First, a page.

Melody Prochet gained a following in the shadow of Tame Impala, an early career affiliation that proved both a platform and crutch for the French songwriter. After watching Kevin Parker’s prodigious psych-rock project perform in Paris, and then subsequently touring alongside them with her then-band My Bee’s Garden, Prochet asked Parker to produce her upcoming solo album. The resulting debut studio LP from Melody’s Echo Chamber was a warmly received collection of textural dream pop, very much of a piece with Tame Impala’s heralded breakthrough Lonerism, but also containing unique strains of California desert rock and Scottish ethereal wave.
The collaboration proved a seamless fit for Prochet, who described the record as her “dream sound.” But while resulting in an elegant album of boldly experimental psychedelic garage pop, Prochet’s distinct songwriting voice easily felt lost in Parker’s swirling production, with his drumming and synth work unmistakable to the point of eclipsing the greater nuance operating under each track.
It’s been five years since Melody’s Echo Chamber’s release, and in that time Tame Impala rapidly became one of the biggest “rock” bands running, largely by shapeshifting that trademark sound into a thicker, post-EDM bog. Prochet’s sophomore album was originally conceived with Parker’s support, but lagged as incomplete for two years before ultimately being discarded. Yet those false starts led to more exciting alternate outlets. In 2015, Prochet met the members of Dungen at Leviathan Festival, and afterward decided to move to Sweden for over a year to work on a new new album with the band’s Reine Fiske and the Amazing’s Fredrik Swahn.
The trio called themselves “the Bermuda Triangle,” because together they would “just get lost in the music.” The result of their efforts reflects a similar immersive wormhole, holding cavernous enclaves of idiosyncratic instrumentation that are wide-ranging and wildly juxtaposed. Removed from Parker’s oversight, Prochet’s irreplaceable voice shines through more clearly on Bon Voyage, a tour de force of whimsical-yet-virtuosic sound-collage pop.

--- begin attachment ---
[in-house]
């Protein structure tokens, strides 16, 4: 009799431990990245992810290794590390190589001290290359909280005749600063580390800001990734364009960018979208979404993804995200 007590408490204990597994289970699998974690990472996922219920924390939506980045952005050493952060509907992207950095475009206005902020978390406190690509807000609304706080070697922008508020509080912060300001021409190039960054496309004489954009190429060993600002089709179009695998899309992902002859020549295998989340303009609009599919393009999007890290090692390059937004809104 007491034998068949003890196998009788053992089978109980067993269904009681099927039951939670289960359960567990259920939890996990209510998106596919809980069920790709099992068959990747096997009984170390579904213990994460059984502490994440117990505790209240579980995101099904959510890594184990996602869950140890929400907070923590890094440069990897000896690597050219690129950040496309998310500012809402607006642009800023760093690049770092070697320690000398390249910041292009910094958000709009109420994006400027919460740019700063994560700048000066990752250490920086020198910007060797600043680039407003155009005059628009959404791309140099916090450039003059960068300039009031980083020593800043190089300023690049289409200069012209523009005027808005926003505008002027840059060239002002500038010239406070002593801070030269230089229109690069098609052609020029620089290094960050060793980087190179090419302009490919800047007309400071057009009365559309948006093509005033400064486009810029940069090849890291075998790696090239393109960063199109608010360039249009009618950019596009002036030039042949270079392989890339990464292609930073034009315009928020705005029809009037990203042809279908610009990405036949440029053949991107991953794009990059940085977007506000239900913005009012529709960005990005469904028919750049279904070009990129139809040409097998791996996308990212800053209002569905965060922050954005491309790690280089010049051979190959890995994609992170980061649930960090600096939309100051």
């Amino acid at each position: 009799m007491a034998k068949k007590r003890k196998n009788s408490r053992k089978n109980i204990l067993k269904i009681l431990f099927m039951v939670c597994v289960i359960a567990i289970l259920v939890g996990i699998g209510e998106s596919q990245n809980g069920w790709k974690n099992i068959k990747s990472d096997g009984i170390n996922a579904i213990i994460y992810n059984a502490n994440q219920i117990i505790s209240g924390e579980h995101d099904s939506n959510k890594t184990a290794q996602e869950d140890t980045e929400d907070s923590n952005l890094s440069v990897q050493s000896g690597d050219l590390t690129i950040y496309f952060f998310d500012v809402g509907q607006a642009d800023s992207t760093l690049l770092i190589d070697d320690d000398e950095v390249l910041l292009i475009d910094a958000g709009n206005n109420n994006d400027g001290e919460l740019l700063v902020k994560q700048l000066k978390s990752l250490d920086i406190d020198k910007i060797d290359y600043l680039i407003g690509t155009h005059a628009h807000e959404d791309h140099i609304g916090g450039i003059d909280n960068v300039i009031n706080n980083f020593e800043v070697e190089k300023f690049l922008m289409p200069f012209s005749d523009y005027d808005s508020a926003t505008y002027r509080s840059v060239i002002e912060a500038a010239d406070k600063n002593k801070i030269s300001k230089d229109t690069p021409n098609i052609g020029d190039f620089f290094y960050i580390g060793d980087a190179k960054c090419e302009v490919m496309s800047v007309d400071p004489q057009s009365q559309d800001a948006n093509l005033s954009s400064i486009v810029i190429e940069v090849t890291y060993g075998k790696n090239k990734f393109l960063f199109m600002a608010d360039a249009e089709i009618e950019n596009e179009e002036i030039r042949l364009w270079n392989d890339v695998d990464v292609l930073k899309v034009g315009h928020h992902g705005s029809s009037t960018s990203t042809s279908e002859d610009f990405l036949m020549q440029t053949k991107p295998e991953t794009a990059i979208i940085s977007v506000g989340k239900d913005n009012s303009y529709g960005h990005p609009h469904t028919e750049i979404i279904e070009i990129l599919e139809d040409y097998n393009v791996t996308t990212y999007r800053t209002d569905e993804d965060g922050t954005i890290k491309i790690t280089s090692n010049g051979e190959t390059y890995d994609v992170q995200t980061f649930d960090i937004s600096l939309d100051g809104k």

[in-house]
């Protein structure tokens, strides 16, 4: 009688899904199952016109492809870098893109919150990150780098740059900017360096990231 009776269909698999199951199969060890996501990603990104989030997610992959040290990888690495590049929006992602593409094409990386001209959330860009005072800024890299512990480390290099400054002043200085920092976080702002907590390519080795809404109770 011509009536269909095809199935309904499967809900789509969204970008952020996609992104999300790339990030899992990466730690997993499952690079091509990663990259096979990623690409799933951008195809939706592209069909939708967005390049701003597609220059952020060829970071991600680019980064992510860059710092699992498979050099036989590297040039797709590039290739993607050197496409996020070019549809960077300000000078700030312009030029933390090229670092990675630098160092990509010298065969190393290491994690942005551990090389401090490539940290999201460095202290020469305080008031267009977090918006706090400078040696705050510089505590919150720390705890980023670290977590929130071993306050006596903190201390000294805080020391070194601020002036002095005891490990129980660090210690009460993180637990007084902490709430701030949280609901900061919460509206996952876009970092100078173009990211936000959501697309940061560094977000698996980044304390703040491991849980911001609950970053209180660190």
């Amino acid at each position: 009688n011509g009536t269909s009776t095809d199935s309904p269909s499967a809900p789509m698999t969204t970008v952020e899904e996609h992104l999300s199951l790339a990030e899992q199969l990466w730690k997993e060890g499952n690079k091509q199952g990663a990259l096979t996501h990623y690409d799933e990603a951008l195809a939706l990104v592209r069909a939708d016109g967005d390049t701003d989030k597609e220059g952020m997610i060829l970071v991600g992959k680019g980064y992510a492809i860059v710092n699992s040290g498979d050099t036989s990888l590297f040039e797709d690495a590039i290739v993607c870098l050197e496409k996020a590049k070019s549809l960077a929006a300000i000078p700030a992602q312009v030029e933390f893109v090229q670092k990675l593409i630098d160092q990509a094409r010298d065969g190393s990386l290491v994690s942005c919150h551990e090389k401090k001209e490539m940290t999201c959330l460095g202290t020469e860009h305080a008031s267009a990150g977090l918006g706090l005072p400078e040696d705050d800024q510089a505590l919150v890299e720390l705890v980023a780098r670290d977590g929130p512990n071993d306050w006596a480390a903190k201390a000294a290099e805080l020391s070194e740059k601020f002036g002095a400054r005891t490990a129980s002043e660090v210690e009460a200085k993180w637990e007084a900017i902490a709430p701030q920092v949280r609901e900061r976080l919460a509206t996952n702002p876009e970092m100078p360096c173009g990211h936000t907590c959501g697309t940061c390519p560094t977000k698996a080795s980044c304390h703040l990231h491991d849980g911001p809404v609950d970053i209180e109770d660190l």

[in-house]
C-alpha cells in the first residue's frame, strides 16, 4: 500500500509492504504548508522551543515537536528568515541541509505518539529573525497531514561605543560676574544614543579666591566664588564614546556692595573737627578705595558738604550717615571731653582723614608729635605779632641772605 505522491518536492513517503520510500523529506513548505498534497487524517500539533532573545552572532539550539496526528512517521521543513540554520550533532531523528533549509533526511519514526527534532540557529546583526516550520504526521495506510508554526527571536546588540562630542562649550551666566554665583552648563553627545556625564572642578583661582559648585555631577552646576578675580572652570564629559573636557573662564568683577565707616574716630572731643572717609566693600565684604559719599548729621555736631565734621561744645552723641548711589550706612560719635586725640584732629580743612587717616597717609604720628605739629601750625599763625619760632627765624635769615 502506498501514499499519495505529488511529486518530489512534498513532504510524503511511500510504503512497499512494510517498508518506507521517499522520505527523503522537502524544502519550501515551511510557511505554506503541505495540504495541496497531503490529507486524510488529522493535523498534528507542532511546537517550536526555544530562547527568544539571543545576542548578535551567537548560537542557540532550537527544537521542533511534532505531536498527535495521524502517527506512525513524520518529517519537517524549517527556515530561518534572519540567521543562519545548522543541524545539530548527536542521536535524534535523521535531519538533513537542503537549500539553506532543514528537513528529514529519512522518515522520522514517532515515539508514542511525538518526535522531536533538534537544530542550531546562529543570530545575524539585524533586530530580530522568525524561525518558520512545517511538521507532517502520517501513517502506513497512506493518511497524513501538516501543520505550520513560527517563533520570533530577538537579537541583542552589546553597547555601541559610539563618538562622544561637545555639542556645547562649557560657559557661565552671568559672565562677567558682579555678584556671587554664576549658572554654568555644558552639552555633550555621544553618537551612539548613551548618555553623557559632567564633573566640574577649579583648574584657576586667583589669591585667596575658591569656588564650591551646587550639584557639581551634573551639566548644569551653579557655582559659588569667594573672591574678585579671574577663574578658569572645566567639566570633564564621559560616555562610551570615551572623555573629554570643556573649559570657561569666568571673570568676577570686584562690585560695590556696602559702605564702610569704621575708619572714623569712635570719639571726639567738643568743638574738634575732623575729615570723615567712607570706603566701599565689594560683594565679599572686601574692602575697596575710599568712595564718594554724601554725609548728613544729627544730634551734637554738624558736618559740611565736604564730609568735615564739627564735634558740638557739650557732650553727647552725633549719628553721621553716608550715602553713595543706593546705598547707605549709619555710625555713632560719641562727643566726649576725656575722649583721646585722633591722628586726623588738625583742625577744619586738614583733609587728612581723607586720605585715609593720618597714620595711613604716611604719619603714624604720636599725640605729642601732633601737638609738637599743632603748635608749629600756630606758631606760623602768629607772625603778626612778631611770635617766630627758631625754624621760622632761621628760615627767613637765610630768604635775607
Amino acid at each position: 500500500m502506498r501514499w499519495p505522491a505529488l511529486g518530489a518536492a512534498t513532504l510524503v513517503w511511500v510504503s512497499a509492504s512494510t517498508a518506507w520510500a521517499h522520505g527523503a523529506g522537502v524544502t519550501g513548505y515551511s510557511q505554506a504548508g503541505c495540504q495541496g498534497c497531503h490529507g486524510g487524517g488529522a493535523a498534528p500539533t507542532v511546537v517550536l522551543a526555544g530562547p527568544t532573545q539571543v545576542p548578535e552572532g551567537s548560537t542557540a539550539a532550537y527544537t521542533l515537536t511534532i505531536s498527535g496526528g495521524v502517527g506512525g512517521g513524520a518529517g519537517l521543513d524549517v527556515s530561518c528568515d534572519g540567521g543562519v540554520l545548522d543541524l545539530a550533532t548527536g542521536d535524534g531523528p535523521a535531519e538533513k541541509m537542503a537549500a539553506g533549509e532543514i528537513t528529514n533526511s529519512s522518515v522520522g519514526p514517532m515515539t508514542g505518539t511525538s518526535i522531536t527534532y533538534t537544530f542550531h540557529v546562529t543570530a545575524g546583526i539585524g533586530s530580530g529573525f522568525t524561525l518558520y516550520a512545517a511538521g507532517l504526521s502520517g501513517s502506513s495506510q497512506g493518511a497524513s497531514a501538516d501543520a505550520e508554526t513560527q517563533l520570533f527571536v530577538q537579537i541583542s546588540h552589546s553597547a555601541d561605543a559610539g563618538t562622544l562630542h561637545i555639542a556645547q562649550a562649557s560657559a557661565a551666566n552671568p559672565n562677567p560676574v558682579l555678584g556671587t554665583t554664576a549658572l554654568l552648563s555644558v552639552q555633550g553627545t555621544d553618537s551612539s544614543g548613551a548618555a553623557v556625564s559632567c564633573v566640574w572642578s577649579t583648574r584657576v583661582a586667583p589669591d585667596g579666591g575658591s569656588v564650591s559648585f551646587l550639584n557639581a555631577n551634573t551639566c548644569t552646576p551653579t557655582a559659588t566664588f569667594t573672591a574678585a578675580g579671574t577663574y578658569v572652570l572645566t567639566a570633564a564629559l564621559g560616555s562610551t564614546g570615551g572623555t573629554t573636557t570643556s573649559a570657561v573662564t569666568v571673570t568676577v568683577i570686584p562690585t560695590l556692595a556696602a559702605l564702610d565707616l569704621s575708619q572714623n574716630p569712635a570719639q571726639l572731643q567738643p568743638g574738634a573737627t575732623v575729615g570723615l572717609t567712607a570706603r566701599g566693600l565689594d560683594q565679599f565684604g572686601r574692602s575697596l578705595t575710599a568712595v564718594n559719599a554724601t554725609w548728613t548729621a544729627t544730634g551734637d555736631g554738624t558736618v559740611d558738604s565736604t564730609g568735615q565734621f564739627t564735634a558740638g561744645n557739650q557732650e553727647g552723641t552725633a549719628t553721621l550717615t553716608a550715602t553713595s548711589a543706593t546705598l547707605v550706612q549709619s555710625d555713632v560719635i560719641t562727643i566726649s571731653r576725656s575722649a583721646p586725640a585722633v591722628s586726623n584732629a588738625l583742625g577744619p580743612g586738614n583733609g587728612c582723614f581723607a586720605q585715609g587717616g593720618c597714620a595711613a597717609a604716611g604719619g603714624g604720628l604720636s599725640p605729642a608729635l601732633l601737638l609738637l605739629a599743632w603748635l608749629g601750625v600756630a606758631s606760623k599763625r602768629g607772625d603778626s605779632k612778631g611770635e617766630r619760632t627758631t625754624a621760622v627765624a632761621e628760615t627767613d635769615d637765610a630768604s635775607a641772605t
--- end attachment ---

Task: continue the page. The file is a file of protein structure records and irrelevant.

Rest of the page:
While the music from her debut danced in fits and spurts, each song was typically set around an underlying recurring movement. On Bon Voyage, rhythms will suddenly and drastically shift momentum, toppling over previously established grooves and tones with interludes and breaks that carry only tangentially related elements of the previous section.
Take the very first track, “Cross My Heart,” which opens with a regal parade of orchestral swells and ripples that settle into lush multi-tiered psych-pop, before abruptly dropping out into an incongruous burst of propulsive open-air flute-scatting. From there it spins into a whole mess of moments delivered in rapid clip like flipping through television channels, before finally emerging as a patchwork of fleeting sounds that feel at once magical and distinctly of the Earth. And that’s all in just the first half; the last three minutes of the song carry forward loosely riffing on past segments but mostly blowing them out onto a colossal scale.
“Cross My Heart” is no outlier either; rather, it sets the expectations for the rest of the seven-track record. While most songs reach around or past five minutes to give space for Prochet’s many ideas to stretch out, even the comparably succinct lead single “Breathe In, Breathe Out” fits several independent motifs in its runtime. The song opens with a busy barrage of warped synths, swinging whistles, and chugging drums that marks it as a chamber folk sweep a la Grizzly Bear, but then goes dark without warning a minute in for a brief stop of vocal and sludgy guitar dalliances. It then picks back up into an unforeseen scuzz ripper, and finally mellows out as a sumptuous indie-pop gem.